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Hoosiers enter important week with Big Ten lead within their grasp.

Indiana and Wisconsin are the only teams with unbeaten Big Ten records.

Andy Lyons

The Big Ten season is very young, and we've always known that IU's schedule was backl-oaded, but thanks to Michigan's loss at Ohio State yesterday and IU's home win against Minnesota on Saturday, the Hoosiers can take sole possession of first place if they beat Wisconsin tomorrow night. How long has it been since IU took sole possession of first place in the Big Ten? Well, not as long ago as you might think. IU took sole possession of first place in the Big Ten on January 26, 2008. IU lost a non-conference game to Connecticut that day, but Wisconsin lost to Purdue on the same day, giving 6-0 IU a half-game lead. The Hoosiers lost their first Big Ten game a few days later, to Wisconsin, naturally, which eventually won the title outright with a 16-2 record.

As I mentioned, IU's Big Ten schedule is decidedly back-loaded. As of today, Ken Pomeroy projects IU to finish 15-3 in the conference, and favors IU in every individual game except two: the road trips to Minnesota and Michigan. Here's a quick look at IU's remaining schedule, with the date, the opponent, and the current Pomeroy likelihood of victory:

1/23 Penn St. 99
2/13 Nebraska 98
2/16 Purdue 96
1/20 @ Nwstrn 91
3/2 Iowa 91
1/30 @ Purdue 88
1/27 Mich. St. 86
1/15 Wisconsin 83
2/7 @ Illinois 80
3/5 Ohio St. 78
2/2 Michigan 73
2/19 @ Mich. St. 66
2/10 @ Ohio St. 53
2/26 @ Minnesota 47
3/10 @ Michigan 46

As you can see, of the 15 remaining games, IU's seven toughest games all occur in February or March. Of IU's eight easiest games, five are in what is left of January. I don't think it's an exaggeration to say that if IU wants to win an outright Big Ten title for the first time in 20 years, the Hoosiers probably can't afford to lose before the trip to Ohio State on February 10.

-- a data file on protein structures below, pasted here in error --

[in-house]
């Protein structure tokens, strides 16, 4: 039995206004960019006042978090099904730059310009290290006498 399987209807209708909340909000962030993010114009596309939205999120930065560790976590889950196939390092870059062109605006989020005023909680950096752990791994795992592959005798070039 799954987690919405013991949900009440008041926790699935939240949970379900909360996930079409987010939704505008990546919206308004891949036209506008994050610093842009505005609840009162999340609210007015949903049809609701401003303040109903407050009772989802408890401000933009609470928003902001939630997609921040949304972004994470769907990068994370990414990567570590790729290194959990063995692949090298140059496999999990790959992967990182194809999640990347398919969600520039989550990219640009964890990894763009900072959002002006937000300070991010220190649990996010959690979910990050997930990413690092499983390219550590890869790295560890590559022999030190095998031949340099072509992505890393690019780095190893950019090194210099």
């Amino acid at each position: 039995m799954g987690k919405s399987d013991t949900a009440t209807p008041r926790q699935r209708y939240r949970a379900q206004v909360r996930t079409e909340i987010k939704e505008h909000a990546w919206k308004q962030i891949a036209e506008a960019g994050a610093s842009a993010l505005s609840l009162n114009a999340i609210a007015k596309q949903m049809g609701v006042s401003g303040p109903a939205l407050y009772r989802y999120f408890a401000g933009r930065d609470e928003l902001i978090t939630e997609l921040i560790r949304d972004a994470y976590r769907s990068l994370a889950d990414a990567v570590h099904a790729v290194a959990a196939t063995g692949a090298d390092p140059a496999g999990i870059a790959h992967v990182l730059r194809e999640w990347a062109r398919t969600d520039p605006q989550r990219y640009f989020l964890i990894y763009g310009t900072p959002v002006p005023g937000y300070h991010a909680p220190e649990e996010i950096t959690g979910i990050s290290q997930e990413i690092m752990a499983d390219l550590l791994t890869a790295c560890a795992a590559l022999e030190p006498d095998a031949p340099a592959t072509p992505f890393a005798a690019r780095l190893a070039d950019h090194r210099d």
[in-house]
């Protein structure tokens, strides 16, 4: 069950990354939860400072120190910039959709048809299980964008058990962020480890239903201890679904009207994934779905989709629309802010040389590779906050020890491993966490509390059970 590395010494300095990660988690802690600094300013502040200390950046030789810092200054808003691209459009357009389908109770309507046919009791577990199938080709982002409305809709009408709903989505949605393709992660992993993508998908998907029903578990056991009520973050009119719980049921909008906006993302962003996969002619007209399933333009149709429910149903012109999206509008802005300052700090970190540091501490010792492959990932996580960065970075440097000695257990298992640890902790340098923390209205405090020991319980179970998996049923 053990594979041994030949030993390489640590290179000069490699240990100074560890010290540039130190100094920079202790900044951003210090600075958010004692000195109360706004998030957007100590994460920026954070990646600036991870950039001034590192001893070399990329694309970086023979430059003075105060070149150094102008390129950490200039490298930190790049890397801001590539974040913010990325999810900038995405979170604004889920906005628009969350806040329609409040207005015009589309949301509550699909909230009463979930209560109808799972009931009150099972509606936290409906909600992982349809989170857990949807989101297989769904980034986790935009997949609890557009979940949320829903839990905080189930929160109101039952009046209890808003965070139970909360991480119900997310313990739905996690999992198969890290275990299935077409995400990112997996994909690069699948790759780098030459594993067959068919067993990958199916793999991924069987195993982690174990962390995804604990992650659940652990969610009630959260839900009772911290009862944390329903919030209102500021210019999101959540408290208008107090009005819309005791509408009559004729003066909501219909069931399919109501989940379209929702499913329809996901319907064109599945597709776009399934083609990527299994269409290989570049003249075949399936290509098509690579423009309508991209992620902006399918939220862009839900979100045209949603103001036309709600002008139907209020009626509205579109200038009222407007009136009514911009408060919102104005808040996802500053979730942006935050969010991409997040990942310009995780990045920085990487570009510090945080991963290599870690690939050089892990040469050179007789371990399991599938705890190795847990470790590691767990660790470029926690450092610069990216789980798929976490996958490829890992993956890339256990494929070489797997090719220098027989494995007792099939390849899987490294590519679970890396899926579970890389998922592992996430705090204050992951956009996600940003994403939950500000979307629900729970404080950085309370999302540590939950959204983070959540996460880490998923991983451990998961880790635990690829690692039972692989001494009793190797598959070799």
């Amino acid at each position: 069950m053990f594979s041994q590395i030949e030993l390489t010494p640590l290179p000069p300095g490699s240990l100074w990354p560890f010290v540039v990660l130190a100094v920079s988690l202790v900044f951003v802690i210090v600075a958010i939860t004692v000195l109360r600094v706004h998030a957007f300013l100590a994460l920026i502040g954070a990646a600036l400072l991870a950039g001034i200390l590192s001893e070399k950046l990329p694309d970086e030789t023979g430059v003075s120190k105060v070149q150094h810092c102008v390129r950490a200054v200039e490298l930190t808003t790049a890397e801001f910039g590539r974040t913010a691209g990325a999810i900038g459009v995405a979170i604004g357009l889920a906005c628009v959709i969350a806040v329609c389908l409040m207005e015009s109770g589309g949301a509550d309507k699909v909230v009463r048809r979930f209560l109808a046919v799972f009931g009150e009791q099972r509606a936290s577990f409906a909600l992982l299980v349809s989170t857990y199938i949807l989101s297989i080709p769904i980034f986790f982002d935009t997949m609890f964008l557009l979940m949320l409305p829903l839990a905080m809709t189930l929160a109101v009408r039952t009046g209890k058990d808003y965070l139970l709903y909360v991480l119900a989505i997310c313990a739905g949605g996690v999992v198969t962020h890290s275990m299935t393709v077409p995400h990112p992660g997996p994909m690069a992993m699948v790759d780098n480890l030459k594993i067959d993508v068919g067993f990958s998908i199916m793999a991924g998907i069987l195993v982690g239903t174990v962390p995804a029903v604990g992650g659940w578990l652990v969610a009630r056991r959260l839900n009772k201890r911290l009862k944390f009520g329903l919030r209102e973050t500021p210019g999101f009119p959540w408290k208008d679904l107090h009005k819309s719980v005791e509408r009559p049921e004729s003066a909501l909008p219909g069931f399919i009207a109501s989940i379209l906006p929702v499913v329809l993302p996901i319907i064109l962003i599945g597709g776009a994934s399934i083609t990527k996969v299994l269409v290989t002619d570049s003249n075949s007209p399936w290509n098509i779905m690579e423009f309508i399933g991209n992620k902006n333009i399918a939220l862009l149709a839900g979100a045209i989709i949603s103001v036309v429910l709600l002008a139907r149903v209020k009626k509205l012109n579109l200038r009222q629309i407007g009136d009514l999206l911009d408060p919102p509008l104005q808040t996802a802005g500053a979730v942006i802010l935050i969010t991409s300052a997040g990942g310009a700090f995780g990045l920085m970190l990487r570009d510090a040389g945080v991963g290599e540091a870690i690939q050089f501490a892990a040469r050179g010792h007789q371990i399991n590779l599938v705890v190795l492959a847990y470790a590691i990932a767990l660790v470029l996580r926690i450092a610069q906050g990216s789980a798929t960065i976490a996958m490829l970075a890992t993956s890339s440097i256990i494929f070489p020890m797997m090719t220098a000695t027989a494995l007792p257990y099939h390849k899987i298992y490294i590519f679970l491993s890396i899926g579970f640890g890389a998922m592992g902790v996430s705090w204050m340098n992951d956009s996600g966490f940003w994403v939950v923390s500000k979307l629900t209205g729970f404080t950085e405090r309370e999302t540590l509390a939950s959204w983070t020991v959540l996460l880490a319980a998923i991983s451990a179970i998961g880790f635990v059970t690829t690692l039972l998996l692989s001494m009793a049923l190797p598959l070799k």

It all starts with Wisconsin, of course. As unthinkable as it is, IU has now lost 10 in a row to the Badgers. IU came up painfully short in Madison last year and then got whipped in the Big Ten Tournament. IU's longest-ever losing streaks against Big Ten opponents were 11-game losing streaks against Wisconsin from 1912-1919 and against Purdue from 1909-1914. This simply has to end, for the sake of restoring some sanity to the universe and for IU's Big Ten title hopes.

  • For the 37th consecutive season, there will not be an undefeated NCAA champion. Congrats to the 1976 Hoosiers, even though they aren't the sort of guys (unlike the 1972 Dolphins) to pop champagne at the misfortune of others. The four remaining undefeateds went down this week, and Michigan, the team had the last shot at the 1976 Hoosiers, was the last to fall. I had no illusions that IU would go undefeated this season, but based upon the schedule I believed before the season that IU had an excellent chance at being the last remaining undefeated team. Had IU taken care of things against Butler, that's exactly how things would be today.
  • You may notice that JustAJ is no longer listed on the site masthead. Much to my regret, he has elected to take his talents to South Beach, or at least to another site. Hopefully he will continue to participate in the comments here, and I thank him for his contributions to the Crimson Quarry over the past two years. Along those lines, while I have no doubt that Austan, Devin, and I will continue to churn out a good quantity of quality content, if you have any interest in writing for the site, please drop me a line. I generally prefer some sort of blogging or writing background or a history of participation at this site, but if you have any interest, e-mail me at crimsonquarry at sbcglobal dot net.